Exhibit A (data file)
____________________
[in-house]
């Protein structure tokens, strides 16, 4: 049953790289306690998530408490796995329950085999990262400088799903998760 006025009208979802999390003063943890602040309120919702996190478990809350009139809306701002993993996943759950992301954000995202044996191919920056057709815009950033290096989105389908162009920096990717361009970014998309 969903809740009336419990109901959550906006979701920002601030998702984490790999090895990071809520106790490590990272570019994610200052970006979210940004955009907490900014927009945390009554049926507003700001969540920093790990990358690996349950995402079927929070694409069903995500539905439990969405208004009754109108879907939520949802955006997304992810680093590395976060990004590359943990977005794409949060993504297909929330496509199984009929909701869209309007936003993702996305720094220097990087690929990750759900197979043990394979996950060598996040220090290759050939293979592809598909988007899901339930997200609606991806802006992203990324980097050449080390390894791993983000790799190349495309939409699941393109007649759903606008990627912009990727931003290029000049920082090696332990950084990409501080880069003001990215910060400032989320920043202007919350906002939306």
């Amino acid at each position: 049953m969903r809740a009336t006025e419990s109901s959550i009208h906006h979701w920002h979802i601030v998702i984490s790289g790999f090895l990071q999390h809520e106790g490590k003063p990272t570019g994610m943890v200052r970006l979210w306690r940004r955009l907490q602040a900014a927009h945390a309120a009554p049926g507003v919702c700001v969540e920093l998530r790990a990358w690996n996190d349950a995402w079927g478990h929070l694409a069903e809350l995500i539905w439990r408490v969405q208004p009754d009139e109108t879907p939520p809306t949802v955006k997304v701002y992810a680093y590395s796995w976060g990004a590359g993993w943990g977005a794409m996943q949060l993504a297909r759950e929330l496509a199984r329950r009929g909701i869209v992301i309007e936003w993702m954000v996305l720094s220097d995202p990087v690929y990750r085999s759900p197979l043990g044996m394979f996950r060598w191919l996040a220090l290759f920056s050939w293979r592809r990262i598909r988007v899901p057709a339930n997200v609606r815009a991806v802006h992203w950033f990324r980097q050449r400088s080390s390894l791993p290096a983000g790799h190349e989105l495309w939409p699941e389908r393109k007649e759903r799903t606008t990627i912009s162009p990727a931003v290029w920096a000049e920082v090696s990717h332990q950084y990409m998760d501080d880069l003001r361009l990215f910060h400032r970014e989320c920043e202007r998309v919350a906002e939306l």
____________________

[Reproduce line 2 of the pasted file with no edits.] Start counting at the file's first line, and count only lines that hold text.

């Protein structure tokens, strides 16, 4: 049953790289306690998530408490796995329950085999990262400088799903998760 006025009208979802999390003063943890602040309120919702996190478990809350009139809306701002993993996943759950992301954000995202044996191919920056057709815009950033290096989105389908162009920096990717361009970014998309 969903809740009336419990109901959550906006979701920002601030998702984490790999090895990071809520106790490590990272570019994610200052970006979210940004955009907490900014927009945390009554049926507003700001969540920093790990990358690996349950995402079927929070694409069903995500539905439990969405208004009754109108879907939520949802955006997304992810680093590395976060990004590359943990977005794409949060993504297909929330496509199984009929909701869209309007936003993702996305720094220097990087690929990750759900197979043990394979996950060598996040220090290759050939293979592809598909988007899901339930997200609606991806802006992203990324980097050449080390390894791993983000790799190349495309939409699941393109007649759903606008990627912009990727931003290029000049920082090696332990950084990409501080880069003001990215910060400032989320920043202007919350906002939306």